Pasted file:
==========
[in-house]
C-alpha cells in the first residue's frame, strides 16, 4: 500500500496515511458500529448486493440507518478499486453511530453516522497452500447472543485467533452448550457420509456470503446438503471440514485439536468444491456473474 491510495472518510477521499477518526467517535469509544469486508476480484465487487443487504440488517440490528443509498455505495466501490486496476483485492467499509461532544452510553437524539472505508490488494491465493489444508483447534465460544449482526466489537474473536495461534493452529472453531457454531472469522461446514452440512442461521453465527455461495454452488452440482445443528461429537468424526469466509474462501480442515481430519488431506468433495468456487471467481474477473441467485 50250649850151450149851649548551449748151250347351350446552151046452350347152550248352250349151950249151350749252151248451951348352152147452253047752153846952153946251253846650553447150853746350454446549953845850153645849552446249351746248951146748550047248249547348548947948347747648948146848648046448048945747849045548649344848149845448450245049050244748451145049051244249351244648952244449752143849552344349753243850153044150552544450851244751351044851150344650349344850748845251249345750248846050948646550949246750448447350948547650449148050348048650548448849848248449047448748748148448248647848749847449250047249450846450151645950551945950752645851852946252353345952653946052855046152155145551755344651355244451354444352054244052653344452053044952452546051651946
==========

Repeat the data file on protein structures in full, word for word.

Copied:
[in-house]
C-alpha cells in the first residue's frame, strides 16, 4: 500500500496515511458500529448486493440507518478499486453511530453516522497452500447472543485467533452448550457420509456470503446438503471440514485439536468444491456473474 491510495472518510477521499477518526467517535469509544469486508476480484465487487443487504440488517440490528443509498455505495466501490486496476483485492467499509461532544452510553437524539472505508490488494491465493489444508483447534465460544449482526466489537474473536495461534493452529472453531457454531472469522461446514452440512442461521453465527455461495454452488452440482445443528461429537468424526469466509474462501480442515481430519488431506468433495468456487471467481474477473441467485 50250649850151450149851649548551449748151250347351350446552151046452350347152550248352250349151950249151350749252151248451951348352152147452253047752153846952153946251253846650553447150853746350454446549953845850153645849552446249351746248951146748550047248249547348548947948347747648948146848648046448048945747849045548649344848149845448450245049050244748451145049051244249351244648952244449752143849552344349753243850153044150552544450851244751351044851150344650349344850748845251249345750248846050948646550949246750448447350948547650449148050348048650548448849848248449047448748748148448248647848749847449250047249450846450151645950551945950752645851852946252353345952653946052855046152155145551755344651355244451354444352054244052653344452053044952452546051651946